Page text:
Last night saw the continuation of the national series of Adult Services Town Halls focused on Housing and Residential Services at Washington University in St. Louis. About 100 attendees joined Autism Speaks to learn more about local resources and supports for adults with autism. Attendees included self-advocates, local autism service providers, families, local educators, students and other members of the community – all understanding the need to work together to create viable housing solutions for our loved ones with autism.
Attendees filled the hall where the Resource Fair was held, visiting with close to 20 autism service providers from throughout the St. Louis area, including housing and residential service providers, employment providers, and adult services and resources, to receive pertinent information and networking with local providers and other attendees. Additionally, all attendees received state-specific information about funding opportunities and resources in Missouri and Illinois.
Following the Resource Fair, the moderated panel discussion allowed attendees to hear from local experts and learn more about the process of obtaining housing and residential supports for adults with autism. The event began with welcome remarks from Dr. John Constantino who serves as the Blanche F. Ittleson Professor of Psychiatry and Pediatrics as well as the Director of the William Greenleaf Elliot Division of Child & Adolescent Psychiatry at Washington University School of Medicine. Dr. Constantino, who also serves as the Science Ambassador on the St. Louis Chapter Board, urged everyone in the room to make it their mission to support their loved ones in being as independent as possible.
The panel discussion was moderated by Greg Yawitz, a parent advocate and St. Louis Chapter Board Member. Greg outlined the need to talk about housing and community living for adults with autism. He acknowledged gaps in services for adults with autism and the need for families and individuals to have access to critical information, resources, and to know what options they have. Mr. Yawitz encouraged the members of the audience to not only to seek out this information, but to be advocates.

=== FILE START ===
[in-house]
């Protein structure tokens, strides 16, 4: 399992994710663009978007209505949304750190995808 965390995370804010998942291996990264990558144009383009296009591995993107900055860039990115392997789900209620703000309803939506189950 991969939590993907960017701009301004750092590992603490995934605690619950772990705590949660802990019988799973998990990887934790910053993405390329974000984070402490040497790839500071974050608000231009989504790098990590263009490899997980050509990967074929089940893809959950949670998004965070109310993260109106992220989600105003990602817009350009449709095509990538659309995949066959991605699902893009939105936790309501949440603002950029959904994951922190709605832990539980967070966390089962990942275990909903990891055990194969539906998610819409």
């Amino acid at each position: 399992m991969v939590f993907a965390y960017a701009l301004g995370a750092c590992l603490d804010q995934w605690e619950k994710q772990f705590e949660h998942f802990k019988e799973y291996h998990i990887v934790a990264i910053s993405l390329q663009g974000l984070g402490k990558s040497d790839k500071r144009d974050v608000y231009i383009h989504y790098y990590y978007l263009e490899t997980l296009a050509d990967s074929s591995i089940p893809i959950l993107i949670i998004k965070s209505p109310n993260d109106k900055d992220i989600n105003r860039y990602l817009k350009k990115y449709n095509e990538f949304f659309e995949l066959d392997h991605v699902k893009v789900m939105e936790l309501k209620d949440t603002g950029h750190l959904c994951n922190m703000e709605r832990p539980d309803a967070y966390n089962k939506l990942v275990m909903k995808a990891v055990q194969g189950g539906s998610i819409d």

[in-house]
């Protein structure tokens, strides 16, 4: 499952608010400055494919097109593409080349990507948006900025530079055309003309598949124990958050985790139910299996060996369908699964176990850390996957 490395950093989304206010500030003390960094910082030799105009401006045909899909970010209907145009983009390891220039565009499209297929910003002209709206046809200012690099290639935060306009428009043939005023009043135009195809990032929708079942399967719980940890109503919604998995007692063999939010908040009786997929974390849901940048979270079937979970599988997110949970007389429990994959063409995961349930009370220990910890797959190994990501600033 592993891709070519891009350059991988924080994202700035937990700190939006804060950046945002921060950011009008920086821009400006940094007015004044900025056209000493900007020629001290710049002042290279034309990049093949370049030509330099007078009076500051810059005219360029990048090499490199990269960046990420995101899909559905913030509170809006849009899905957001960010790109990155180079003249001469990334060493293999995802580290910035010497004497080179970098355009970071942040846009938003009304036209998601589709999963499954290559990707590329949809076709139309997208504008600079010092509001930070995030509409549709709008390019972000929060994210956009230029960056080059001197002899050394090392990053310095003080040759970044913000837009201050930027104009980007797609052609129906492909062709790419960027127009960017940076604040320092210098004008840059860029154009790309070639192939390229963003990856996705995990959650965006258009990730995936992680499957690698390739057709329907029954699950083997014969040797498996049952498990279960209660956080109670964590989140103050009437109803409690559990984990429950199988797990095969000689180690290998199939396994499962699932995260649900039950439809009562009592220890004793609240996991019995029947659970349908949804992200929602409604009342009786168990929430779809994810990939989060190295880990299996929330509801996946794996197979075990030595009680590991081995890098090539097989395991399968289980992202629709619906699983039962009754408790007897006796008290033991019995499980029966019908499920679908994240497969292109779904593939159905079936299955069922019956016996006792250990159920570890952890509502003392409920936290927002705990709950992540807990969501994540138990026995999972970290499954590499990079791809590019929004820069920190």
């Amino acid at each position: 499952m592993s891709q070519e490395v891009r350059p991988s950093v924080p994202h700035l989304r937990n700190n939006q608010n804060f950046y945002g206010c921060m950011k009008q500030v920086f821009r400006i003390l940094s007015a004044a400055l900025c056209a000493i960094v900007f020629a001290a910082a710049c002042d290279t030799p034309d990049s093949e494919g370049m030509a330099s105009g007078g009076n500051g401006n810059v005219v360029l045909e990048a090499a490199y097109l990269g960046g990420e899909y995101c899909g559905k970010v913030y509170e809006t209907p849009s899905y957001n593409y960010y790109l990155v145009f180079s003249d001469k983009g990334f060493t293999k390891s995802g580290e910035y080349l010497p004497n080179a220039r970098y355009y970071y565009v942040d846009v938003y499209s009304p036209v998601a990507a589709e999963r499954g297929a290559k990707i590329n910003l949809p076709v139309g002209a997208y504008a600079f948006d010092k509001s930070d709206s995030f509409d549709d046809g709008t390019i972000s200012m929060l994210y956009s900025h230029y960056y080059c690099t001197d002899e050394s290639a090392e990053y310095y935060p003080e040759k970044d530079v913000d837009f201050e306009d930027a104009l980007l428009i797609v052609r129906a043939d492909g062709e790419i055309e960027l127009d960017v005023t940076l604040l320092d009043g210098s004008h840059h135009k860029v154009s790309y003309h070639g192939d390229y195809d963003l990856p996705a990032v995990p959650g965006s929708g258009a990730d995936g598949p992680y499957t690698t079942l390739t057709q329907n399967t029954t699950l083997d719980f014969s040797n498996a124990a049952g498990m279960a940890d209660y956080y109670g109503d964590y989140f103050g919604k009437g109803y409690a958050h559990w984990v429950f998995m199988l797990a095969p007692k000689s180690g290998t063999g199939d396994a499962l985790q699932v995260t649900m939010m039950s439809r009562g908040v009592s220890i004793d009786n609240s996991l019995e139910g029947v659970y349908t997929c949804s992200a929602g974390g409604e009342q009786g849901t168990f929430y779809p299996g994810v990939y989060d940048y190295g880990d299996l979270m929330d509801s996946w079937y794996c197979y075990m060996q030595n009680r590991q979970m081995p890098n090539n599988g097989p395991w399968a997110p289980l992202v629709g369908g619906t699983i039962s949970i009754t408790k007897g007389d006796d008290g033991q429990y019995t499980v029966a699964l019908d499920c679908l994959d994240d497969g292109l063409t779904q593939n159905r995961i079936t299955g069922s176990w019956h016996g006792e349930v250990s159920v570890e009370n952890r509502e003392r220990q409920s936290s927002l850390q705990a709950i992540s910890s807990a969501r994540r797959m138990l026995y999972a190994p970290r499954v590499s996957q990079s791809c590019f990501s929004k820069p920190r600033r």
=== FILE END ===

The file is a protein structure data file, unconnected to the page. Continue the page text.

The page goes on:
The moderated panel featured:
- Kelly Griffon, Community Living Coordinator, St. Louis Regional Office, Department of Mental Health
- Jaime Viviano, Self-Directed Service Coordinator for St. Louis County
- Beth Moeller, Director of Community Living at St. Louis Arc
- Andy Conover, Executive Director of St. Louis Life
- Carol Davis, Director of Community Living- Easter Seals Midwest
- Kim Selders, Research Specialist, Thompson Center for Autism and Neurodevelopmental Disorders at the University of Missouri, part of the Autism Speaks Autism Treatment Network
The panelists’ diverse backgrounds and roles allowed for an interesting and informative discussion. Each panelist provided valuable information and insights on navigating residential options and funding streams, highlighting local programs and services, as well as strategies to support individuals in developing independent living skills. The panelists emphasized the importance of planning for the future, ensuring care that it is person-centered time to identify the individual’s strengths, interests and needs and build goals around those. Panelists also urged individuals and their families to use the momentum of the Town Hall to start identifying local resources and supports and advocate.
After the panel discussion, attendees asked a variety of questions about local programs and services, funding streams for some of the services discussed, as well as how parents can best advocate on behalf of their adult children.
As the Q&A wrapped up, Greg Yawitz reminded the audience that the Town Hall was the beginning of a conversation about resources for adults with autism and advocating for a better tomorrow.